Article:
A young couple was found murdered on lover's lane
Crime reporting: the ultimate prophylactic.

Dick Tracy Meets Gruesome

1947. Tracy faces off against a bank robbing gang who has a secret formula that freezes people immobile for about 15 minutes. A moderately entertaining story made great by the fabulous mise-en-scene and characterizations. I’m enjoying these movies more by the minute. Here are a few screenshots and some commentary.
The Hangman's Knot

Once again, a seedy bar in Dick Tracy land has an awesome name. This time, it’s The Hangman’s Knot, and unlike The Dripping Dagger, The Hangman’s Knot has an actual knot hanging outside which you can see in the shadows at the upper right of the image below.

The Hangman's Knot 2

The villains’ factory hideout also has an awesome name: Wood Plastics Inc.

Wood Plastics Inc

My favorite minor character in the film (despite the winning names of the physicist Dr. I.M. Learned and the taxidermist named Stuffum) is the lackey with the sinister, Peter Lorre lilt and the Coke Bottle glasses.  He ends up being Gruesome’s helper by the very fact that he’s the only one Gruesome doesn’t kill.  When we first saw him, I paused the movie and asked Jenny if he reminded her of anyone.  Turns out we both thought he looked like the sinister Nazi torturer guy from Raiders of the Lost Ark.

The villain from Dick Tracy Meets Gruesome The villain from Raiders of the Lost Ark

In this shot, he’s just learned (to his horror) that he’s supposed to burn the comatose henchman, Melody, in the incinerator.  As with many of the shots containing this gentleman, I’m mesmerized by the light twinkling in his Coke Bottle glasses.

Not Melody Too!

As usual,  Pat Patton, Dick’s “assistant,” gets the worst of it. Like the more bumbling Watsons, Patton regularly gets knocked out (though only once in this epidose), overpowered by the villains, and looks the fool.  In this scene, he’s looking for the villain in a taxidermist’s shop and he backs into a stuffed gorilla.  I don’t really want to know why a taxidermist in Chicago has a gorilla to stuff, but there it is.  In case you’re wondering, after Pat recovers from the Gorilla attack, Gruesome overpowers him with a tiger-skin rug.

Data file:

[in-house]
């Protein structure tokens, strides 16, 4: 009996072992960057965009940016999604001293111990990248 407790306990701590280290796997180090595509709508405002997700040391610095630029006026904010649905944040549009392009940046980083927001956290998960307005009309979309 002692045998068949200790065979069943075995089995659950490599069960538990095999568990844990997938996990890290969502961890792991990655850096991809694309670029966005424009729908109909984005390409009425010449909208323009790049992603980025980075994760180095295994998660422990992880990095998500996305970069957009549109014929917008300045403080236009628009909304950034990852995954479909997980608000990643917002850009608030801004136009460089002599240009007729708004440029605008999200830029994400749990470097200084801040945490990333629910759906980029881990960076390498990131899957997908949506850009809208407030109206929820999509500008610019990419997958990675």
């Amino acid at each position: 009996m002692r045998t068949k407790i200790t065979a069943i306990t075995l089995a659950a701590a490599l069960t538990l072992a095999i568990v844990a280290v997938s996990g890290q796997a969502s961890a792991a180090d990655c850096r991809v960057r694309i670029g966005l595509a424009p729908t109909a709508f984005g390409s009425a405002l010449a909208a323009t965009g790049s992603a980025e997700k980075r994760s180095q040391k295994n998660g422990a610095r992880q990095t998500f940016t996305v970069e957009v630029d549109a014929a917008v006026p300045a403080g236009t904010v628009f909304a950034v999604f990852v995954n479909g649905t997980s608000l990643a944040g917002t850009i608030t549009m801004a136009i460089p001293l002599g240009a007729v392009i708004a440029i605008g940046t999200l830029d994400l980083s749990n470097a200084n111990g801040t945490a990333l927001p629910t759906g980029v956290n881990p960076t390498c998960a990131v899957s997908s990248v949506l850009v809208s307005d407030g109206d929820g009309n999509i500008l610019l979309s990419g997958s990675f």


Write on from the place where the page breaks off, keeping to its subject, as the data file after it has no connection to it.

Pat Patton backs into a gorilla

When Melody abandons his piano to go on a crime spree with his buddy Gruesome, his boss scowls.  Now that’s the kind of bit player I like to see.  Check out those eyebrows!

Crusty Bar Owner

The filmmakers made a lot of the fact that they had Boris Karloff playing Gruesome.  He lurches around and scowls a lot.  They give him lots of cool portraits, including this one in which he’s frozen.

Karloff as a Corpse

Incinerators are ALWAYS cool.  Two other movies I enjoy that have incinerators (or corpse-size furnaces): Grosse Point Blank, Blood Simple.

Incinerator

Worth my thirty-eight cents:

There’s lots of stuff in this movie worth it, but I’d put my seal of approval on Tess’ identification of one of the bank robbers.  Of course, Tess was in the bank when it was robbed and, since she was sealed in a phone booth, did not breathe any of the freeze gas.  When they captured one of the robbers (after Pat shot out their tire and made them crash into a tree), she’s brought in to identify him.  She gives a positive I.D. — “Yes, I’m sure that’s one of them.” — despite the fact that his face is wrapped like a mummy’s.